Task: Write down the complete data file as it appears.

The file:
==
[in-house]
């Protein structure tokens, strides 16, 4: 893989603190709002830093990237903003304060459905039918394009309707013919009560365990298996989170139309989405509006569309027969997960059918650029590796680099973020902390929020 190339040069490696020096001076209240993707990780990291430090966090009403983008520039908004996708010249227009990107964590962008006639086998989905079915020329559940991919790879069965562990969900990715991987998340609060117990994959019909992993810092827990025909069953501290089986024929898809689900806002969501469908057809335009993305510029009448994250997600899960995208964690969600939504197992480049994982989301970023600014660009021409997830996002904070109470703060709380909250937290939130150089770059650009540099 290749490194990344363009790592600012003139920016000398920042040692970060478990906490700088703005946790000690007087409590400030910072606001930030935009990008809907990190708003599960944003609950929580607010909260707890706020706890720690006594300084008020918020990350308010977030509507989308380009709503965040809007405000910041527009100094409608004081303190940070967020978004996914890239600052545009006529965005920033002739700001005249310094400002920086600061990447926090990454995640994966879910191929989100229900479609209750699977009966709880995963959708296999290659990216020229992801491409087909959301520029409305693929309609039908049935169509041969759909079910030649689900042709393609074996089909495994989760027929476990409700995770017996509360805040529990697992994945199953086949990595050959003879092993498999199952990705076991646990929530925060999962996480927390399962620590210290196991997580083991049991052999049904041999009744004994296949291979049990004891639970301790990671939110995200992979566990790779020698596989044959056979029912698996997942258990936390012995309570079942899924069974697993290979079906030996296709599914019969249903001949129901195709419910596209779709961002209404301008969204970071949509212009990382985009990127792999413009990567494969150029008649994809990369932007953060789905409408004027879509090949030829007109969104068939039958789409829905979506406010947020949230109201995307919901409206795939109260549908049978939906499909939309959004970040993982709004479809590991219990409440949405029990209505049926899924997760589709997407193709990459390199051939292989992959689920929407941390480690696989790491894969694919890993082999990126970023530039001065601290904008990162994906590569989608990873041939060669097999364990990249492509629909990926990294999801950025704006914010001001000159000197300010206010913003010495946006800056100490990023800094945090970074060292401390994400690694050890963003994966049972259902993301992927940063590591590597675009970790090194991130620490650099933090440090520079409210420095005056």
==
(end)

[in-house]
């Protein structure tokens, strides 16, 4: 893989603190709002830093990237903003304060459905039918394009309707013919009560365990298996989170139309989405509006569309027969997960059918650029590796680099973020902390929020 190339040069490696020096001076209240993707990780990291430090966090009403983008520039908004996708010249227009990107964590962008006639086998989905079915020329559940991919790879069965562990969900990715991987998340609060117990994959019909992993810092827990025909069953501290089986024929898809689900806002969501469908057809335009993305510029009448994250997600899960995208964690969600939504197992480049994982989301970023600014660009021409997830996002904070109470703060709380909250937290939130150089770059650009540099 290749490194990344363009790592600012003139920016000398920042040692970060478990906490700088703005946790000690007087409590400030910072606001930030935009990008809907990190708003599960944003609950929580607010909260707890706020706890720690006594300084008020918020990350308010977030509507989308380009709503965040809007405000910041527009100094409608004081303190940070967020978004996914890239600052545009006529965005920033002739700001005249310094400002920086600061990447926090990454995640994966879910191929989100229900479609209750699977009966709880995963959708296999290659990216020229992801491409087909959301520029409305693929309609039908049935169509041969759909079910030649689900042709393609074996089909495994989760027929476990409700995770017996509360805040529990697992994945199953086949990595050959003879092993498999199952990705076991646990929530925060999962996480927390399962620590210290196991997580083991049991052999049904041999009744004994296949291979049990004891639970301790990671939110995200992979566990790779020698596989044959056979029912698996997942258990936390012995309570079942899924069974697993290979079906030996296709599914019969249903001949129901195709419910596209779709961002209404301008969204970071949509212009990382985009990127792999413009990567494969150029008649994809990369932007953060789905409408004027879509090949030829007109969104068939039958789409829905979506406010947020949230109201995307919901409206795939109260549908049978939906499909939309959004970040993982709004479809590991219990409440949405029990209505049926899924997760589709997407193709990459390199051939292989992959689920929407941390480690696989790491894969694919890993082999990126970023530039001065601290904008990162994906590569989608990873041939060669097999364990990249492509629909990926990294999801950025704006914010001001000159000197300010206010913003010495946006800056100490990023800094945090970074060292401390994400690694050890963003994966049972259902993301992927940063590591590597675009970790090194991130620490650099933090440090520079409210420095005056």